Volume 3 Number 21 – June 27th, 2020 – 5 Tamuz 5780
NHBZ Sisterhood Presents Girls Movie Night Out… In
Discussion Wednesday, July 1
7:00pm • Social Hour
7:30pm • Discussion
Watch the movie ENEMIES, A LOVE STORY at home during the next week, then, on July 1st join Sisterhood’s Zoom discussion, led by Susan Fadem, to discuss the movie and “socialize distantly” together.
RSVP to Faith Waxman – Once your RSVP is received, Faith will send you suggestions for how and where to stream the movie, as well as the link to join the Zoom discussion. $5 requested donation to NHBZ Sisterhood, payable with PayPal on NHBZ’s website,
or mail your check to:
650 N. Price Road
Olivette, MO 63132.
About the Movie
The 1989 comedy/drama/romance about a ghostwriter who finds himself romantically involved with his current wife, a married woman, and his long-vanished wife. Directed by Paul Mazursky, from a novel by Isaac Bashevis Singer.
Join Sisterhood Book Club and and Zoom Through the Summer
Thanks to Devy Goldenberg for skillfully leading the discussion on June 22 of the autobiography “Black, White, & Jewish: Autobiography of a Shifting Self” by Rebecca Walker.
Looking ahead, the next Book Club meeting will be Monday August 24, 7:15-8:45PM, and the book selection is: The Lost Girls of Paris, by Pam Jenoff. Set in Manhattan, New York in 1946, Grace Healey passed through Grand Central Terminal on her way to work and found an abandoned suitcase beneath a bench.
Inside she discovered twelve photographs of different women. A remarkable story of friendship and courage centered around three women and a ring of female secret agents during World War II.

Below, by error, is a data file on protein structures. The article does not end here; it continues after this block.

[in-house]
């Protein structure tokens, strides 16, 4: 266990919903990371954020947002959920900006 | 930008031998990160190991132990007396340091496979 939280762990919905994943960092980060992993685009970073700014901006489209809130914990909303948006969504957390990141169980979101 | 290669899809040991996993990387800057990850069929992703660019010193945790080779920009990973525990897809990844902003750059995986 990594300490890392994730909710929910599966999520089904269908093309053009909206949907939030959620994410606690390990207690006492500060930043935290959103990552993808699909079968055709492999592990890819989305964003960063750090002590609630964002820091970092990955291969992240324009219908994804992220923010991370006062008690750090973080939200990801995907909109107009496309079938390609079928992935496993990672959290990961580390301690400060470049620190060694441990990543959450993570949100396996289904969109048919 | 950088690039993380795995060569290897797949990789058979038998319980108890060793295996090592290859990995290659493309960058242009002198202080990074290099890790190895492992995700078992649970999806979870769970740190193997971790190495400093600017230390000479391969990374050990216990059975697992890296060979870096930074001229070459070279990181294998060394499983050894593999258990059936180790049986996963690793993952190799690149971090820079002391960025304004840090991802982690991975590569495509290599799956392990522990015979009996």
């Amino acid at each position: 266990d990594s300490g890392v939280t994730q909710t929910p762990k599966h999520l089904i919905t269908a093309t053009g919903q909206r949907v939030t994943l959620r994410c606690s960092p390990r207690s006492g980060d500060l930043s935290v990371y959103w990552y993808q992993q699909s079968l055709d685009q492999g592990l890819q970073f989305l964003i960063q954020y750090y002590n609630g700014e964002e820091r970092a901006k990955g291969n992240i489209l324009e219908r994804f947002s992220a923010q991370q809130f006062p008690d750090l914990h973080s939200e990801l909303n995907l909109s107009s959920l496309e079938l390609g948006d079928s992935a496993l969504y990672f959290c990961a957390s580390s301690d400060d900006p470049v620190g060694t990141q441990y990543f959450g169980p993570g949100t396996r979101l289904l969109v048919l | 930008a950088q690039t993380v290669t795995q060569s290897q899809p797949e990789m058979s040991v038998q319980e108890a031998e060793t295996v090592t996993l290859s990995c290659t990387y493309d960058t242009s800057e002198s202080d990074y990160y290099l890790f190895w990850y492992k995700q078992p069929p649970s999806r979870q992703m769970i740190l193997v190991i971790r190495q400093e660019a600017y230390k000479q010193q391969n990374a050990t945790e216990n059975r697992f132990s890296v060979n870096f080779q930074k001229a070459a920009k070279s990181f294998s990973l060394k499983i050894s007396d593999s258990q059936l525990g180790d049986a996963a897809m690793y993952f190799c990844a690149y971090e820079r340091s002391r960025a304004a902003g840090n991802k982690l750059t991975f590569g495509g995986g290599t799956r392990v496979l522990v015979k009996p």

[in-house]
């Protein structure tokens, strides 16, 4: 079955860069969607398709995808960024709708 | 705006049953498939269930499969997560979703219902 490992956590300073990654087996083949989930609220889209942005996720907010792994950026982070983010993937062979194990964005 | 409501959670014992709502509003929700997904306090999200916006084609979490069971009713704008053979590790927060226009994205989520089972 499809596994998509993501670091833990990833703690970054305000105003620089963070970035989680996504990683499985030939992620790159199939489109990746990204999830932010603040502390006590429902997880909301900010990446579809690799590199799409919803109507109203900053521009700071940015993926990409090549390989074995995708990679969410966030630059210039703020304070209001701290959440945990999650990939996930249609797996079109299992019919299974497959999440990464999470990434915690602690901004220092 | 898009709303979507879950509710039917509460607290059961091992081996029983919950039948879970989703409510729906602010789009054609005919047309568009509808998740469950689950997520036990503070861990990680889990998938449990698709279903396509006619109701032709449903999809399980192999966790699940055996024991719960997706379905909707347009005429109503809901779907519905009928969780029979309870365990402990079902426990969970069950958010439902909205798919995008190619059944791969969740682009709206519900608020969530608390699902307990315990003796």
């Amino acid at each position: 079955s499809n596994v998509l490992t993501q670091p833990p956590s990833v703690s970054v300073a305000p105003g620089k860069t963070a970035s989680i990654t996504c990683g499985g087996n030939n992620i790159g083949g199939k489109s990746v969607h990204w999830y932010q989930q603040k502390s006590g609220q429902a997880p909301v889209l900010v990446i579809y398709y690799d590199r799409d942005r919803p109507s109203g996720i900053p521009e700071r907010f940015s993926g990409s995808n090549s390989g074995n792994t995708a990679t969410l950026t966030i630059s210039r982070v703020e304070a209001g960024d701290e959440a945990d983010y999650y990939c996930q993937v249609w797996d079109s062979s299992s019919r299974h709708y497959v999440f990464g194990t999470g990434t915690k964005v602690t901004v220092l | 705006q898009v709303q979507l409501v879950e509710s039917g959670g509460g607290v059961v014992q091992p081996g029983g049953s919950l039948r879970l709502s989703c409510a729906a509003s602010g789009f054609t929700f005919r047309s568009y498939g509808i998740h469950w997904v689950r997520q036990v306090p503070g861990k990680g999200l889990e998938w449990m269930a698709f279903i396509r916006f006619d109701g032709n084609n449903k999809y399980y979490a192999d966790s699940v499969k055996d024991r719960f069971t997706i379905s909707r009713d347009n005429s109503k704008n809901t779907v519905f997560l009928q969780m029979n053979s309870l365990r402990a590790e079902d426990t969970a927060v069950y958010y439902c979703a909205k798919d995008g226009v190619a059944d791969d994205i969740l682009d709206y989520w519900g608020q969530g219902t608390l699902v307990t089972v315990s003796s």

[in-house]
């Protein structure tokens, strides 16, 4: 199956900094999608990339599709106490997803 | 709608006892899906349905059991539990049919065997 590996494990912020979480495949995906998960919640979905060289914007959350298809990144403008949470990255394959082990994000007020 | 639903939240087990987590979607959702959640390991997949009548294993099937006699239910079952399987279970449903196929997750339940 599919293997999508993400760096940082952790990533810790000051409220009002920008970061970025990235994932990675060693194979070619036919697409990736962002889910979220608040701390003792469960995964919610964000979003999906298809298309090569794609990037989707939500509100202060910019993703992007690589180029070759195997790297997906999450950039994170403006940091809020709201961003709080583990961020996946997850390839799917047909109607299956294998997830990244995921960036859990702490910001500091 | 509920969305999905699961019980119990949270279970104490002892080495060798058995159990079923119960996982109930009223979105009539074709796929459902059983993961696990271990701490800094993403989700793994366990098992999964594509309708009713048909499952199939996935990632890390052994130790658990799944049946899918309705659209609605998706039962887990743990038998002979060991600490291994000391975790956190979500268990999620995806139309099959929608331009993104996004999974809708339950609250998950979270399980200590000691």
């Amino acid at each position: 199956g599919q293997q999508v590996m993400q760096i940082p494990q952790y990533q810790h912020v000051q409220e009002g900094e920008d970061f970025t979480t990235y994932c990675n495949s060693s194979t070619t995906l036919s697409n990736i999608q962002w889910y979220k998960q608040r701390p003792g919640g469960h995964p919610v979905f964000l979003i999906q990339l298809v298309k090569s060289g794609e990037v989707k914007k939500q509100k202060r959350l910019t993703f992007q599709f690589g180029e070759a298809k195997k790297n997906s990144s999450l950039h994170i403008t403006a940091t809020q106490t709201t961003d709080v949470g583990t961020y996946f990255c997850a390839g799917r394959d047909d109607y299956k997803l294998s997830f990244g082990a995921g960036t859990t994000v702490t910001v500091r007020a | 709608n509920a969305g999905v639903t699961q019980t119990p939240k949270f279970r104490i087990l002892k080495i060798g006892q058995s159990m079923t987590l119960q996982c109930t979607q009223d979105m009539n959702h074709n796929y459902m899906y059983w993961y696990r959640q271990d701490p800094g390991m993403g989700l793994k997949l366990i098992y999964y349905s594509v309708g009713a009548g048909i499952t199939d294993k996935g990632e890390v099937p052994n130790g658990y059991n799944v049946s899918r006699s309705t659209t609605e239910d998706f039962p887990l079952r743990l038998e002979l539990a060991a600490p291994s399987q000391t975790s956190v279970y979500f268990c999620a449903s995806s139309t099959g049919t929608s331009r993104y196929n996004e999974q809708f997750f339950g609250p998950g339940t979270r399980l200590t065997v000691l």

For more information call Terri Schnitzer
This Week’s Quote
True freedom – cherut – is the ability to control oneself without having to be controlled by others, accepting voluntarily the moral restraints without which liberty becomes licence and society itself a battle-ground of warring instincts and desires.
-Rabbi Jonathan Sacks, The Chief Rabbi’s Haggadah
Parshat Chuka: ‘Generously Stingy’
– adapted from Rabbi Eli SCheller (www.aish.com)
This week’s Torah portion begins, “This is the statute of the Torah,” and proceeds to discuss the laws of parah adumah (the red heifer), a mitzvah that is beyond human comprehension. Why is this mitzvah called “the chok (statute) of the Torah.” Does this mitzvah encompass the entire Torah? Wouldn’t it have been more appropriate to say, “This is the chok of purity”?
A paradox is found in the laws of parah adumah; its ashes purify one who had become impure, yet those who engage in its preparation become impure themselves! The apparently contradictory elements of this mitzvah teach us that a person has to serve G-d with all his attributes – even conflicting ones.
It is important for a person to be humble and modest, but that is not enough. When one is unconcerned about his own honor, he may begin to be carefree with his friend’s honor. He’ll feel free to cause him pain and embarrass him. Likewise, it is important for a person to be giving and generous, although when one is generous and openhanded with his own money, he may begin to be very easy-going with other people’s money as well, and end up causing damage to their property or stealing from them. The Torah is teaching us that the paradox of parah adumah must be applied to other parts of the Torah as well.
A person has to be generous yet stingy. When it comes to one’s own money, a person has to be openhanded. However, when it comes to other people’s money, one needs to be tightfisted. He has to make sure his friend does not lose any money or spend one cent more than he has to. Similarly, one has to be humble, not seeking any honor or admiration from others. But, when it comes to his friend’s honor, he has to give his friend plenty of respect and honor.
For information or to join Sisterhood, call the NHBZ office at 314-991-2100, ext. 3, or email: firstname.lastname@example.org